train

Abandoned Railways Exploration Probe

Mexican artists Ivan Puig and Andrés Padilla Domene, also known as Los Ferronautas, built a self-made rail vehicle (which could also travel by road) to explore abandoned passenger railways of Mexico and Ecuador. Between 2010 and 2012, they both travelled across the two countries in the so-called SEFT-1 (Sonda de Exploración Ferroviaria Tripulada) uncovering hundreds of modern ruins. Altogether, they drove almost 9,000 kilometres collecting stories, film footage and audio surrounding railways that had been abandoned since 1995, when Mexico privatized their rail system. In their first London exhibition, SEFT-1 Abandoned Railways Exploration Probe – Modern Ruins 1:220, commissioned by The Arts Catalyst and presented in partnership with Furtherfield Gallery, the artists explore how the ideology of progress is imprinted onto historic landscapes and reflect on the two poles of the social experience of technology – use and obsolescence. Watch this video to find out more.

SEFT-1

SEFT-1

SEFT-1

All images Ivan Puig and Andrés Padilla Domene, SEFT-1 Abandoned Railways Exploration Probe – Modern Ruins 1:220.

psychylustro

A new work of Berlin-based artist Katharina Grosse. psychylustro transforms one of Philadelphia’s major transportation thoroughfares with a series of seven bright, bold installations along the city’s rail gateway between 30th Street and North Philadelphia stations. The work unfolds in a series of seven passages – from vast, dramatic warehouse walls to small buildings and stretches of green spaces — meant to be framed through the windows of the moving train, creating a real-time landscape painting that explores shifting scale, perspective and the passage of time. Magic train world.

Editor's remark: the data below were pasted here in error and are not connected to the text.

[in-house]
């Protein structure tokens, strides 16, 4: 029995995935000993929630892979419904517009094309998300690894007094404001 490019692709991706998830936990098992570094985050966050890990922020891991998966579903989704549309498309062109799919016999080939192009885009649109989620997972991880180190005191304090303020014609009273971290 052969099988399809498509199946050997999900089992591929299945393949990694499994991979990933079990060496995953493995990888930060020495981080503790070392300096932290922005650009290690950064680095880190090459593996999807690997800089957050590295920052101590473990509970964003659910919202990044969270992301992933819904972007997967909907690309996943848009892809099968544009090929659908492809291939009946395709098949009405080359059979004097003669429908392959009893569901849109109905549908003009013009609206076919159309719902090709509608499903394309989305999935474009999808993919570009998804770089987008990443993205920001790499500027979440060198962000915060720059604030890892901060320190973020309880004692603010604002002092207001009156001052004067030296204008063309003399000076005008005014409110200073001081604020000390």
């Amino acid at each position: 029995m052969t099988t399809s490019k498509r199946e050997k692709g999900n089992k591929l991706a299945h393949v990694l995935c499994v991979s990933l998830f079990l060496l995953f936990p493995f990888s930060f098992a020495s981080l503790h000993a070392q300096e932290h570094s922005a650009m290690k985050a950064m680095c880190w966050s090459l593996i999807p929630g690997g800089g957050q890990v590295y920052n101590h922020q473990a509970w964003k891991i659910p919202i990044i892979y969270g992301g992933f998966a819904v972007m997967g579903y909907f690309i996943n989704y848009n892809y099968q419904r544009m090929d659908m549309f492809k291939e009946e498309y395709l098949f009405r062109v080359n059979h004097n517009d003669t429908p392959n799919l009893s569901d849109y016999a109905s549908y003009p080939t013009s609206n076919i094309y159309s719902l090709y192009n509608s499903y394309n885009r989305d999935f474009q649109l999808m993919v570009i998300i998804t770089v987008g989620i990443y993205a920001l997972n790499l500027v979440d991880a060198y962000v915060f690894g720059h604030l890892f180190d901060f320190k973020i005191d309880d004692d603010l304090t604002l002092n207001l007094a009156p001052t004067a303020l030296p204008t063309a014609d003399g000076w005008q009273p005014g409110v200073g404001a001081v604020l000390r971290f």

psychylustro - The Drama Wall / 2014 / acrylic on wall, floor, and various objects

psychylustro – The Drama Wall / 2014 / acrylic on wall, floor, and various objects

psychylustro by Katharina Grosse

psychylustro by Katharina Grosse

The City of Philadelphia Mural Arts Program is the largest public art program in the United States. All images © by Steve Weinik.

Early work…

untitled / 2008 / acrylic on wall and floor

untitled / 2008 / acrylic on wall and floor

Katharina Grosse

Stainless, Alexanderplatz

Filmed in Tokyo, New York and Berlin, filmmaker Adam Magyar positioned himself on trains as they pulled into subway stops, filming the waiting crowds at 50 frames per second using a high speed camera. The shot is steady and smooth, no shaking or swerving. His videos are 56 times longer than reality. The sound is the train’s sound, slowed down by the same scale. Visit his vimeo site for more videos.

Adam Magyar – Stainless, Alexanderplatz (excerpt), 2011

High speed video recording in Berlin at U2 Alexanderplatz station (2011).